How Vojkan Defeated Winnetou (Kako je Vojkan pobijedio Vinetua),
published in 1947 in Pionir (The Pioneer), a boy called Vojkan stands in
a bookshop. Suddenly, he imagines that popular literary characters from
the children's books lying on the bookshelves have become real
people involved in a fight.
"But you cannot give real adventures, exciting and true adventures",
says angrily "Son of the Regiment" and steps, along with "Druzina Pere
Kvr zice", in front of Old Shatterhand. "Look at him? Nothing but an
idle vagrant. What a gun he has, an ancient cannon! And look at my
brand new machine gun, it can fire 70 bullets at a time. I'll kill you
all like flies! The Apache stirred. Their eyes flashed with a
belligerent glow... (Oblak 1947: 12.)
In this fictional direct confrontation the characters from trivial
literature (such as Winnetou) are completely inferior to the machine
guns of the heroes of Soviet children's literature. While
Croatian/Yugoslav literature could not offer protagonists who could
inflame children's imagination and make children identify with
them, such heroes could be found in Soviet literature. Soon Timur and
His Squad (Timur i njegova ceta) by Gaidar, Boy with Narva Frontier
(Djecak iz Narve) and Pantelijev were published (2). Soviet novels
provided protagonists who could be used as literary depictio ns of the
child-hero or its derivations, such as pioneers, boys from semi-military
collectives or collectives similar to the military. The main idea in
Gaidarov's novel Timur and His Squad (3) is that Timur and the boys
he organized into a closely knit gang are doing good deeds and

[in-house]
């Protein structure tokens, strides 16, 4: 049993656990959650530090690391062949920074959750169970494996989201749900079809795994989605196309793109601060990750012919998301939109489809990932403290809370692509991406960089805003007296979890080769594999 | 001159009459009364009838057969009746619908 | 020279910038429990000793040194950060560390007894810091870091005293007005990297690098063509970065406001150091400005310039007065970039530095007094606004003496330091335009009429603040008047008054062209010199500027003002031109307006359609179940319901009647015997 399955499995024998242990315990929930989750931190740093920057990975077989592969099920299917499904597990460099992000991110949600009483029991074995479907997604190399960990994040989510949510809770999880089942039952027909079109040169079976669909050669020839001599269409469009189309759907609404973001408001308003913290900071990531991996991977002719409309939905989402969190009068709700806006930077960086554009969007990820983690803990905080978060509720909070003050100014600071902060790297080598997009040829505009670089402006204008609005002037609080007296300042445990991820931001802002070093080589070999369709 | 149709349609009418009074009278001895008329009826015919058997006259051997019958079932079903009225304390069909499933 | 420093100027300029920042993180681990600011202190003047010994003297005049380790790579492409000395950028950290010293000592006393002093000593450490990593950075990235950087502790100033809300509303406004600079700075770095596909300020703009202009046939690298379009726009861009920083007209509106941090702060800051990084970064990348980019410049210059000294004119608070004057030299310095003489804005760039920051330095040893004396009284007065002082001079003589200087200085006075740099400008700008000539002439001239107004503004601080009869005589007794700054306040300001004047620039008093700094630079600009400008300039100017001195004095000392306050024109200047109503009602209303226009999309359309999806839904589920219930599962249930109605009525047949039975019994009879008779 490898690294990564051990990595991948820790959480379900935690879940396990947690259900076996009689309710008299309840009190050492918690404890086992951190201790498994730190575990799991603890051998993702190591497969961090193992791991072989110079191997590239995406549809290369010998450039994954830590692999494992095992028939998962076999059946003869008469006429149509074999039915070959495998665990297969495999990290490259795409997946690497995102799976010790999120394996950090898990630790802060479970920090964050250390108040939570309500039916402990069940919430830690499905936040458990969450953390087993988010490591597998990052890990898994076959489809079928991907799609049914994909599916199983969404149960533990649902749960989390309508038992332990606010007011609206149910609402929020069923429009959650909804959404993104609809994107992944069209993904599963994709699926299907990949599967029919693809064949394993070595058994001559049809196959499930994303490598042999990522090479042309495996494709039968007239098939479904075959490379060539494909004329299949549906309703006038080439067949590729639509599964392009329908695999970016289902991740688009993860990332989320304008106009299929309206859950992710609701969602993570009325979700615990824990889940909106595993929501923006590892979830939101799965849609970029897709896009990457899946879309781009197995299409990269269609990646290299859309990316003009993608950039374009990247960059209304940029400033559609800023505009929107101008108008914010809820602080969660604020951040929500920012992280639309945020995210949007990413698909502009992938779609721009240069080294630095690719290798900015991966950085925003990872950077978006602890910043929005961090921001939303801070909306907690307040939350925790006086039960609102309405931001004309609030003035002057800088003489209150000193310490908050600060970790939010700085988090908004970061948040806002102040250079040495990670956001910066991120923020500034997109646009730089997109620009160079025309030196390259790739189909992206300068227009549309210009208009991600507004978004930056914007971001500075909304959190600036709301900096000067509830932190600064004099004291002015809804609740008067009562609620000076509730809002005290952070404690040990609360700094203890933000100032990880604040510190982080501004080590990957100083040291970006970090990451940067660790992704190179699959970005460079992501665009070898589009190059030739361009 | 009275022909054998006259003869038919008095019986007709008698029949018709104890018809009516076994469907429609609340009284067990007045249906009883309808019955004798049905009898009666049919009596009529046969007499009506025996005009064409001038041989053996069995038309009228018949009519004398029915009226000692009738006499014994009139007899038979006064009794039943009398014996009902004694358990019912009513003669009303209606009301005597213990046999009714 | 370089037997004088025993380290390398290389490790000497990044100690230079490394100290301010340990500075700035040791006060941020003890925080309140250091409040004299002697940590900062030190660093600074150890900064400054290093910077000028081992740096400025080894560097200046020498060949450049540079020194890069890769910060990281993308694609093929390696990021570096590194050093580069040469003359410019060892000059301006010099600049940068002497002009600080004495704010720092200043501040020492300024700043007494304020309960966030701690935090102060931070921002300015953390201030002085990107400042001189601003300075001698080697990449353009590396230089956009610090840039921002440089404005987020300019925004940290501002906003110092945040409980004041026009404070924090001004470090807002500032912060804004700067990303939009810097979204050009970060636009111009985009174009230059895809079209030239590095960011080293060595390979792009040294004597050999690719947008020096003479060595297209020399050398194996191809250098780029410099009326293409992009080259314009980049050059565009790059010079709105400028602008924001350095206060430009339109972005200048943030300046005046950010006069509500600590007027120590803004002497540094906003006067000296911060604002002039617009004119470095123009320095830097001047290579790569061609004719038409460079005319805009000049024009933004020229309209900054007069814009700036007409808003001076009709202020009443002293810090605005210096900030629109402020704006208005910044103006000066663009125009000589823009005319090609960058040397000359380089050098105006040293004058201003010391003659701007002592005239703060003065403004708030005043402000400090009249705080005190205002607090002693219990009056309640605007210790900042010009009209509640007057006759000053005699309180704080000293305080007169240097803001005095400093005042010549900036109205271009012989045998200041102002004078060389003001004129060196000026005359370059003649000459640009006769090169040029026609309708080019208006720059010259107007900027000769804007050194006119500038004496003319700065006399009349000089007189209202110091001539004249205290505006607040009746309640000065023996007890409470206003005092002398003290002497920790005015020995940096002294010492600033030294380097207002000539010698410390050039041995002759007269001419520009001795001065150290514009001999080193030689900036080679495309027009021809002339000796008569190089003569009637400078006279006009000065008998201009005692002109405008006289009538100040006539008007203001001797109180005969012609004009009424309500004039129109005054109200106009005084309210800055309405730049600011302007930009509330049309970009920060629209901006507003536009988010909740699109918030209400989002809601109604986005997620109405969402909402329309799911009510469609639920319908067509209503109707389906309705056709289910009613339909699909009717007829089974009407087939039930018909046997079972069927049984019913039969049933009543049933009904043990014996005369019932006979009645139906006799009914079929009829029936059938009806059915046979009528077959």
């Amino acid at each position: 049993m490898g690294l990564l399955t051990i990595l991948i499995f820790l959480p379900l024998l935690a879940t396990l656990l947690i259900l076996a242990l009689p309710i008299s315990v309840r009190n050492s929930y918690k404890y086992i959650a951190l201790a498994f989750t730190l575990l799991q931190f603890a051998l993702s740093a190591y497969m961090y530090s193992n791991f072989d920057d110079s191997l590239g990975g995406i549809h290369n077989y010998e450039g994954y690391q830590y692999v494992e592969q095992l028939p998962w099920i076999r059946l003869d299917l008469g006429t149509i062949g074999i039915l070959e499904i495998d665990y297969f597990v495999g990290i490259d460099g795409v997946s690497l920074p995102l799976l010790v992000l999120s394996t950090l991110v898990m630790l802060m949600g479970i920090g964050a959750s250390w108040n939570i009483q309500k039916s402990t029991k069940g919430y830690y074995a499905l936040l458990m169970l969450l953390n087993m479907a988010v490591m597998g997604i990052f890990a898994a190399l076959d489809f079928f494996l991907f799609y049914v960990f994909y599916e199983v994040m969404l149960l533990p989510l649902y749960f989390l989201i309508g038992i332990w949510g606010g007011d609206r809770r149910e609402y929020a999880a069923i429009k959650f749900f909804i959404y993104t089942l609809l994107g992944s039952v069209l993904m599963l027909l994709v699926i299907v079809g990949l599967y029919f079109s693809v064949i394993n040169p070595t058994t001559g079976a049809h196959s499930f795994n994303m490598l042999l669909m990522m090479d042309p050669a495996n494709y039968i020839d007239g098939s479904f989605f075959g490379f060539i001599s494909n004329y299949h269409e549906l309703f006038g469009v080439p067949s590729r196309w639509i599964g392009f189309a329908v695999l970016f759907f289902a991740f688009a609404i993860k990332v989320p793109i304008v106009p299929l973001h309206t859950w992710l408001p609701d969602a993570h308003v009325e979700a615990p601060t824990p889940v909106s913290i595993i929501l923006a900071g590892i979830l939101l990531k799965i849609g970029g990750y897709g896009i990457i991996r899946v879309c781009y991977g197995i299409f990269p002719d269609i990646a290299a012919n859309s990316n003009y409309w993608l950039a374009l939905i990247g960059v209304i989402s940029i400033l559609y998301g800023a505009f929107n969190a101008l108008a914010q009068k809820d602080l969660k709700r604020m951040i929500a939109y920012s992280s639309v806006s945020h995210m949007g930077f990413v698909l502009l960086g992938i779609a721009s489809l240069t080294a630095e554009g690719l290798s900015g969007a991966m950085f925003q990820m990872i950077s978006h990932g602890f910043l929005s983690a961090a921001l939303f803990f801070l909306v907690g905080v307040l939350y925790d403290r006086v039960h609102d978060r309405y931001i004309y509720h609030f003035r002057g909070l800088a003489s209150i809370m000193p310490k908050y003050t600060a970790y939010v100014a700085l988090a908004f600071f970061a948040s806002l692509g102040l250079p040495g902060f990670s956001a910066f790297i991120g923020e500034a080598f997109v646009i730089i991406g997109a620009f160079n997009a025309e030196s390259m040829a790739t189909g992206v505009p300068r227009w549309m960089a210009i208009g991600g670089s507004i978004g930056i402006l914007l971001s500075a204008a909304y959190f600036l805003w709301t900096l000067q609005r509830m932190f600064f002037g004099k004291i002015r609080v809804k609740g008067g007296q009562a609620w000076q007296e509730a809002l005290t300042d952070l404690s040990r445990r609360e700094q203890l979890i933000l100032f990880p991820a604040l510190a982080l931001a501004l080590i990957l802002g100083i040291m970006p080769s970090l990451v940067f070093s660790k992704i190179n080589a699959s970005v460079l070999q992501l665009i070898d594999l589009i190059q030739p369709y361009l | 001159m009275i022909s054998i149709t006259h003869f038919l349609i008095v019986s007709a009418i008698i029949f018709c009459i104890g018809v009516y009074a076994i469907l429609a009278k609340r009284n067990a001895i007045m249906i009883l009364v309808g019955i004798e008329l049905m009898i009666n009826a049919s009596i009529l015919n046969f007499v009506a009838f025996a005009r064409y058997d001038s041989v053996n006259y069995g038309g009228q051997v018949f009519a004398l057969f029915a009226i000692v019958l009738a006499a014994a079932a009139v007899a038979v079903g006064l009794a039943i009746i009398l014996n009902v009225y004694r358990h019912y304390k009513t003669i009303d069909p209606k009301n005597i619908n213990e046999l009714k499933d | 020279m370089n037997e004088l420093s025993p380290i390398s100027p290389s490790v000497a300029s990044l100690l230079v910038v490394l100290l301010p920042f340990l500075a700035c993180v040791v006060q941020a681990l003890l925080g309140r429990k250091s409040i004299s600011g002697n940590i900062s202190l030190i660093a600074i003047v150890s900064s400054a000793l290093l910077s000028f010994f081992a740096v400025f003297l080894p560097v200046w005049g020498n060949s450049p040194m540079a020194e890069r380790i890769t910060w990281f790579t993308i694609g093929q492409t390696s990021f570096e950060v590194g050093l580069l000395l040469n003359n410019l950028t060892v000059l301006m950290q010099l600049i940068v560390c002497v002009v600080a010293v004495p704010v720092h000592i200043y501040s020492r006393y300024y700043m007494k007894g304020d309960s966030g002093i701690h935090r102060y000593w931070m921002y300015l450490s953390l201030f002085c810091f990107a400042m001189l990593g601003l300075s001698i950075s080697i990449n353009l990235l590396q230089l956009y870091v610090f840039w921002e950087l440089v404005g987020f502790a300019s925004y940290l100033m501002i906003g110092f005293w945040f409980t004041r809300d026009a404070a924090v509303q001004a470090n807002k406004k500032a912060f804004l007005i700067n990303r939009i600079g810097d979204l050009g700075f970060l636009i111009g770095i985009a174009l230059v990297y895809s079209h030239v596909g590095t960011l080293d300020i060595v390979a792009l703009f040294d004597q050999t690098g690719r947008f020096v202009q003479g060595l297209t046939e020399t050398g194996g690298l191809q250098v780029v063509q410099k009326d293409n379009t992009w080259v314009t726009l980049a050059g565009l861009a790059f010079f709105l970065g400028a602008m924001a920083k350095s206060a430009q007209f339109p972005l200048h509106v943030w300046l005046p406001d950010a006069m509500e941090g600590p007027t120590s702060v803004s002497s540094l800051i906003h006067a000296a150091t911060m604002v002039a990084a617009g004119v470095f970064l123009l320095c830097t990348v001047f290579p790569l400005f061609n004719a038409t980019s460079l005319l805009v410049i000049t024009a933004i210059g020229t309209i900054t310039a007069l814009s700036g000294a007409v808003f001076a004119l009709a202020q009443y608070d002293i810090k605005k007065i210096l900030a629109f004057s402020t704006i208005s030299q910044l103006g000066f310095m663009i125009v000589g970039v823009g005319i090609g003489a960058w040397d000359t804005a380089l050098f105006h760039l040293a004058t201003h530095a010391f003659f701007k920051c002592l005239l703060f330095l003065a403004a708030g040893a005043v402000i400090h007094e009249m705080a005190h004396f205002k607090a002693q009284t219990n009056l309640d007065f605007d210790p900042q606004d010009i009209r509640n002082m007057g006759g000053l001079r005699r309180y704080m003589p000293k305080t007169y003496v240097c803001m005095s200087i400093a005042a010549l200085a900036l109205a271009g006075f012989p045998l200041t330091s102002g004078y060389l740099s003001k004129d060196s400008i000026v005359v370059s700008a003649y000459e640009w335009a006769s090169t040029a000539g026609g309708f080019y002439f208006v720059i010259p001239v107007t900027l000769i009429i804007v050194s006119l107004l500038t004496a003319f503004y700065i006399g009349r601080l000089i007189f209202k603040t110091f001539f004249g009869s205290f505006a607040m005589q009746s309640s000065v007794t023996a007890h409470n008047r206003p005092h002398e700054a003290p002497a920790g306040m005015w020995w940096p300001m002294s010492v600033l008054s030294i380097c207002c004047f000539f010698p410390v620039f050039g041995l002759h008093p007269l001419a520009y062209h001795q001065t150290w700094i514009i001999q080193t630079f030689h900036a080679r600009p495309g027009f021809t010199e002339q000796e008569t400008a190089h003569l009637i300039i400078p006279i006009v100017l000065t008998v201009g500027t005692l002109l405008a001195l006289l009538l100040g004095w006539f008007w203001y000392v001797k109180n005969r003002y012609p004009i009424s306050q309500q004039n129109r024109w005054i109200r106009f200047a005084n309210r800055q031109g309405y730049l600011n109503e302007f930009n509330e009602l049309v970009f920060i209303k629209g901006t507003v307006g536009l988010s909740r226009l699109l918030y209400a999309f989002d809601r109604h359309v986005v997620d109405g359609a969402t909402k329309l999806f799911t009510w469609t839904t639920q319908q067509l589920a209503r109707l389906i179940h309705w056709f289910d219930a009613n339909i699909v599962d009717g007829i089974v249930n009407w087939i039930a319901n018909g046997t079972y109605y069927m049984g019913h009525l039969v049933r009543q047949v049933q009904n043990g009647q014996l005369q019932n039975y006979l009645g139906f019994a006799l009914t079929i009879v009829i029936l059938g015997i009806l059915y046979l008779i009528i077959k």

protecting families whose fathers and husbands are in the Red Army.
Pionir (1947)6:1 published a picture of young people working on the rail
tracks, accompanied with the following text: "Let us organize full
and continuous help to the families of the youth who take part in youth
worker brigades and go to work on the youth rail track Samac - Sarajevo.
Let us help their families to cultivate their fields and farms."
However, at the beginning of 1948, the relations between former
Yugoslavia and the Soviet Union suddenly changed for the worse.
According to Bilandzic's interpretation (see Bilandzic 1985: 151
and further), the conflict was caused by Stalin's ambitions to
achieve complete control over Socialist countries and consolidate his
position in the aggravated Cold War circumstances. Stalin managed to
control the countries in which the Red Army defeated Nazism. However,
Yugoslavia, where by the end of World War II the resistance movement
grew into the Yugoslav People's Army, a respectable military power,
expected equality and partnership relations among communist countries.
The conflict escalated with the Resolution of the Communist Information
Bureau (Cominform) adopted on June 28 1948. The Resolution stated that
due to complete misconduct of the Central Committee of the Yugoslav
Communist Party, the Yugoslav Communist Party was expelled from the
union of brotherly Communist Parties. The Yugoslav Communist Party was
called to dismiss its Central Committee and elect a new
internationalistically oriented leadership.